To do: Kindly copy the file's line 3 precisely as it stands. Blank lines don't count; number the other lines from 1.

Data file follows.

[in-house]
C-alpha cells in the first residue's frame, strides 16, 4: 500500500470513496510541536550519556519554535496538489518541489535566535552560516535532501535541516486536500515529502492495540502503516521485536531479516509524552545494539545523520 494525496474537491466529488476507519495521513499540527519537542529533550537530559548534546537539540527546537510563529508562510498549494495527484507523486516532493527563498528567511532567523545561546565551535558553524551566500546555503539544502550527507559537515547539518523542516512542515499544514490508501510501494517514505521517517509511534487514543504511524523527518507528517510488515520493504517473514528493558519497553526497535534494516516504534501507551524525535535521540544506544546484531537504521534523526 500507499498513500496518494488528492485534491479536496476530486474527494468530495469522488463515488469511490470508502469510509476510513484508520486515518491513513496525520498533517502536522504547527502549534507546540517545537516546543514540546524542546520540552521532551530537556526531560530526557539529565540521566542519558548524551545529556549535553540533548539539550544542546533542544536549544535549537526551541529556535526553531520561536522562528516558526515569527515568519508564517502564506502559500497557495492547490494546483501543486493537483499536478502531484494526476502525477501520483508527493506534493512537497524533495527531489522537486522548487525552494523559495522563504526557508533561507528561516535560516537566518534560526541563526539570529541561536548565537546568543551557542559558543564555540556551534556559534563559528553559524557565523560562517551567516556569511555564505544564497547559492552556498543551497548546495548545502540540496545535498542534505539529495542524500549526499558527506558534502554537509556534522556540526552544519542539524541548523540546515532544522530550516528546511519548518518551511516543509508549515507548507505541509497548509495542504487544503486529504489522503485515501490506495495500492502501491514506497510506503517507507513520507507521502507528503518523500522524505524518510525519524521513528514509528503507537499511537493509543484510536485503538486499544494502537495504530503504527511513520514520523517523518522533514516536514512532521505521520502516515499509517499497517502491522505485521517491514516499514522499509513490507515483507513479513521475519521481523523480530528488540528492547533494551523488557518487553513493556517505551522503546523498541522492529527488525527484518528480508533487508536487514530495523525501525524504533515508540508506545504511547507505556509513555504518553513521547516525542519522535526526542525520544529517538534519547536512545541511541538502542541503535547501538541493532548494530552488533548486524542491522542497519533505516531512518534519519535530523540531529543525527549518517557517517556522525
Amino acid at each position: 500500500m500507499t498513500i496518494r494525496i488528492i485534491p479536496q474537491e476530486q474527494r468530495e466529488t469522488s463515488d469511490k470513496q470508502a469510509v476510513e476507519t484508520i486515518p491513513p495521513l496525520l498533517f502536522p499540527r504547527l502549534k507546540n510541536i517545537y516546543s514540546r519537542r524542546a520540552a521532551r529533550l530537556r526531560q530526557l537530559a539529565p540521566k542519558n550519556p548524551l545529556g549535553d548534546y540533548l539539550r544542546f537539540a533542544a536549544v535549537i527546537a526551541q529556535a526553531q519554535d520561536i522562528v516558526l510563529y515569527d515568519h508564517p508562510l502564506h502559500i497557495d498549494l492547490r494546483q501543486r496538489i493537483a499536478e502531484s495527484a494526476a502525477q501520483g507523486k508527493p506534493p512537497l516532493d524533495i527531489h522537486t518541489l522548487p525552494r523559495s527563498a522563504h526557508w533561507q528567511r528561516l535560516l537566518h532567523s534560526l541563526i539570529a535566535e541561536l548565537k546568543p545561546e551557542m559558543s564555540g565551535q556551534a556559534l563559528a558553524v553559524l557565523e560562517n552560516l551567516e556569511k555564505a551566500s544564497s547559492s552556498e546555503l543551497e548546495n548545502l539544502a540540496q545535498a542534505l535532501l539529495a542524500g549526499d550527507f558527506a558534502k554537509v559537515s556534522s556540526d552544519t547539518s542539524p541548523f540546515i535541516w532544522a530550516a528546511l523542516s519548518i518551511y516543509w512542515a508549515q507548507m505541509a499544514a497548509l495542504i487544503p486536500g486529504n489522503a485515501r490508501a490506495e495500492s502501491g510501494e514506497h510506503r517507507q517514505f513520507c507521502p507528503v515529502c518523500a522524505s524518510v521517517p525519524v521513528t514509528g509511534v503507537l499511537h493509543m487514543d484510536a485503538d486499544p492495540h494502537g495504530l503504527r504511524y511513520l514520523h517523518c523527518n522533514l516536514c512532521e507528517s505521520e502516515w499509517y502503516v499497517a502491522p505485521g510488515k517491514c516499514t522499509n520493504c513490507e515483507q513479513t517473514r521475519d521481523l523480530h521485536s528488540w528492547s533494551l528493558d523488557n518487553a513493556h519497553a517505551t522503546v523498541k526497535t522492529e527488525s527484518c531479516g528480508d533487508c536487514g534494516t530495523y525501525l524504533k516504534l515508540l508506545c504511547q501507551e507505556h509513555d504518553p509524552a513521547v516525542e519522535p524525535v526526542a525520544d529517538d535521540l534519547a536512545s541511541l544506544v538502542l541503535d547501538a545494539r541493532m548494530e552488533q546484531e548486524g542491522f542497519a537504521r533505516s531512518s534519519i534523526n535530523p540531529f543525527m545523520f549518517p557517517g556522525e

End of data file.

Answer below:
Amino acid at each position: 500500500m500507499t498513500i496518494r494525496i488528492i485534491p479536496q474537491e476530486q474527494r468530495e466529488t469522488s463515488d469511490k470513496q470508502a469510509v476510513e476507519t484508520i486515518p491513513p495521513l496525520l498533517f502536522p499540527r504547527l502549534k507546540n510541536i517545537y516546543s514540546r519537542r524542546a520540552a521532551r529533550l530537556r526531560q530526557l537530559a539529565p540521566k542519558n550519556p548524551l545529556g549535553d548534546y540533548l539539550r544542546f537539540a533542544a536549544v535549537i527546537a526551541q529556535a526553531q519554535d520561536i522562528v516558526l510563529y515569527d515568519h508564517p508562510l502564506h502559500i497557495d498549494l492547490r494546483q501543486r496538489i493537483a499536478e502531484s495527484a494526476a502525477q501520483g507523486k508527493p506534493p512537497l516532493d524533495i527531489h522537486t518541489l522548487p525552494r523559495s527563498a522563504h526557508w533561507q528567511r528561516l535560516l537566518h532567523s534560526l541563526i539570529a535566535e541561536l548565537k546568543p545561546e551557542m559558543s564555540g565551535q556551534a556559534l563559528a558553524v553559524l557565523e560562517n552560516l551567516e556569511k555564505a551566500s544564497s547559492s552556498e546555503l543551497e548546495n548545502l539544502a540540496q545535498a542534505l535532501l539529495a542524500g549526499d550527507f558527506a558534502k554537509v559537515s556534522s556540526d552544519t547539518s542539524p541548523f540546515i535541516w532544522a530550516a528546511l523542516s519548518i518551511y516543509w512542515a508549515q507548507m505541509a499544514a497548509l495542504i487544503p486536500g486529504n489522503a485515501r490508501a490506495e495500492s502501491g510501494e514506497h510506503r517507507q517514505f513520507c507521502p507528503v515529502c518523500a522524505s524518510v521517517p525519524v521513528t514509528g509511534v503507537l499511537h493509543m487514543d484510536a485503538d486499544p492495540h494502537g495504530l503504527r504511524y511513520l514520523h517523518c523527518n522533514l516536514c512532521e507528517s505521520e502516515w499509517y502503516v499497517a502491522p505485521g510488515k517491514c516499514t522499509n520493504c513490507e515483507q513479513t517473514r521475519d521481523l523480530h521485536s528488540w528492547s533494551l528493558d523488557n518487553a513493556h519497553a517505551t522503546v523498541k526497535t522492529e527488525s527484518c531479516g528480508d533487508c536487514g534494516t530495523y525501525l524504533k516504534l515508540l508506545c504511547q501507551e507505556h509513555d504518553p509524552a513521547v516525542e519522535p524525535v526526542a525520544d529517538d535521540l534519547a536512545s541511541l544506544v538502542l541503535d547501538a545494539r541493532m548494530e552488533q546484531e548486524g542491522f542497519a537504521r533505516s531512518s534519519i534523526n535530523p540531529f543525527m545523520f549518517p557517517g556522525e